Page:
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Applying contextual integrity to digital contact tracing and automated triage for hospitals during COVID-19

Marijn Martens (UGent) , Ralf De Wolf (UGent) , Karel Vandendriessche (UGent) , Tom Evens (UGent) and Lieven De Marez (UGent)
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Abstract
To control and minimise the spread of COVID-19, various technological solutions have been proposed. In this research, we focus on digital contact tracing and automated triage for hospitals. We conducted an online survey in Flanders (N = 1708) to investigate the perceived appropriateness of these systems based on the Contextual Integrity framework, as developed by Nissenbaum [1]. For digital contact tracing, significant differences were found between the appropriateness of using various types of data for different goals. Precise individual location data (i.e. GPS) was considered to be least appropriate and much less appropriate than proximity data (i.e. Bluetooth) or coarser location data (i.e. GSM). Goals for digital contact tracing with a high individual impact were considered to be less appropriate than goals with a low individual or societal impact. In addition, the data showed that respondents would find the usage of digital contact tracing to be less appropriate after the pandemic, underlining the temporality of this technological solution. For automated triage, the results indicated that gender is perceived to be significantly less appropriate than the other types of data, including age, to determine the priority of treatment.
Keywords
BIG DATA, INFORMATION, Survey, Contextual integrity, Privacy, Contact tracing, Automated, triage, COVID-19

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MLA
Martens, Marijn, et al. “Applying Contextual Integrity to Digital Contact Tracing and Automated Triage for Hospitals during COVID-19.” TECHNOLOGY IN SOCIETY, vol. 67, 2021, doi:10.1016/j.techsoc.2021.101748.
APA
Martens, M., De Wolf, R., Vandendriessche, K., Evens, T., & De Marez, L. (2021). Applying contextual integrity to digital contact tracing and automated triage for hospitals during COVID-19. TECHNOLOGY IN SOCIETY, 67. https://doi.org/10.1016/j.techsoc.2021.101748
Chicago author-date
Martens, Marijn, Ralf De Wolf, Karel Vandendriessche, Tom Evens, and Lieven De Marez. 2021. “Applying Contextual Integrity to Digital Contact Tracing and Automated Triage for Hospitals during COVID-19.” TECHNOLOGY IN SOCIETY 67. https://doi.org/10.1016/j.techsoc.2021.101748.
Chicago author-date (all authors)
Martens, Marijn, Ralf De Wolf, Karel Vandendriessche, Tom Evens, and Lieven De Marez. 2021. “Applying Contextual Integrity to Digital Contact Tracing and Automated Triage for Hospitals during COVID-19.” TECHNOLOGY IN SOCIETY 67. doi:10.1016/j.techsoc.2021.101748.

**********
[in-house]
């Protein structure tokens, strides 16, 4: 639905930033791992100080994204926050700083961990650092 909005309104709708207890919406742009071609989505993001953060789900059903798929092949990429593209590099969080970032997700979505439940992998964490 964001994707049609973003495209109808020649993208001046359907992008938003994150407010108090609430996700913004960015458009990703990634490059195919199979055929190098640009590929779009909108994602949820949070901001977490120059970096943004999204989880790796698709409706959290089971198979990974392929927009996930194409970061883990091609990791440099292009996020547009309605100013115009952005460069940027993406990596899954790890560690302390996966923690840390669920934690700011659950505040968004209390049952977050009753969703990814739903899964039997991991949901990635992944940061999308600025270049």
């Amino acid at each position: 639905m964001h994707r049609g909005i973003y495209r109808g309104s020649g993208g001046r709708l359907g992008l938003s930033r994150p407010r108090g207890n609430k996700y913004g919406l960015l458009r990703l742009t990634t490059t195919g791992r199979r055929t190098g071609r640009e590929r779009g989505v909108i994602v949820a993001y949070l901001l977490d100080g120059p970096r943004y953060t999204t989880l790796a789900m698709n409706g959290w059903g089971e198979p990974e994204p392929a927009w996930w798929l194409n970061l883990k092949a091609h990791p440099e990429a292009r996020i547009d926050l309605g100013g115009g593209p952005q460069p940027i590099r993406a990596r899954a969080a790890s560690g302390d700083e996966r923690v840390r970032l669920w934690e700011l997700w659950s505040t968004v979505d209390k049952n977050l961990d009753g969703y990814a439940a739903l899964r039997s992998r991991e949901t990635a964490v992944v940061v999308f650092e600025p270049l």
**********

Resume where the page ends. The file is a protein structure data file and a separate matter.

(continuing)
Vancouver
1.
Martens M, De Wolf R, Vandendriessche K, Evens T, De Marez L. Applying contextual integrity to digital contact tracing and automated triage for hospitals during COVID-19. TECHNOLOGY IN SOCIETY. 2021;67.
IEEE
[1]
M. Martens, R. De Wolf, K. Vandendriessche, T. Evens, and L. De Marez, “Applying contextual integrity to digital contact tracing and automated triage for hospitals during COVID-19,” TECHNOLOGY IN SOCIETY, vol. 67, 2021.
@article{8726480,
  abstract     = {{To control and minimise the spread of COVID-19, various technological solutions have been proposed. In this research, we focus on digital contact tracing and automated triage for hospitals. We conducted an online survey in Flanders (N = 1708) to investigate the perceived appropriateness of these systems based on the Contextual Integrity framework, as developed by Nissenbaum [1]. For digital contact tracing, significant differences were found between the appropriateness of using various types of data for different goals. Precise individual location data (i.e. GPS) was considered to be least appropriate and much less appropriate than proximity data (i.e. Bluetooth) or coarser location data (i.e. GSM). Goals for digital contact tracing with a high individual impact were considered to be less appropriate than goals with a low individual or societal impact. In addition, the data showed that respondents would find the usage of digital contact tracing to be less appropriate after the pandemic, underlining the temporality of this technological solution. For automated triage, the results indicated that gender is perceived to be significantly less appropriate than the other types of data, including age, to determine the priority of treatment.}},
  articleno    = {{101748}},
  author       = {{Martens, Marijn and De Wolf, Ralf and Vandendriessche, Karel and Evens, Tom and De Marez, Lieven}},
  issn         = {{0160-791X}},
  journal      = {{TECHNOLOGY IN SOCIETY}},
  keywords     = {{BIG DATA,INFORMATION,Survey,Contextual integrity,Privacy,Contact tracing,Automated,triage,COVID-19}},
  language     = {{eng}},
  pages        = {{10}},
  title        = {{Applying contextual integrity to digital contact tracing and automated triage for hospitals during COVID-19}},
  url          = {{http://dx.doi.org/10.1016/j.techsoc.2021.101748}},
  volume       = {{67}},
  year         = {{2021}},
}

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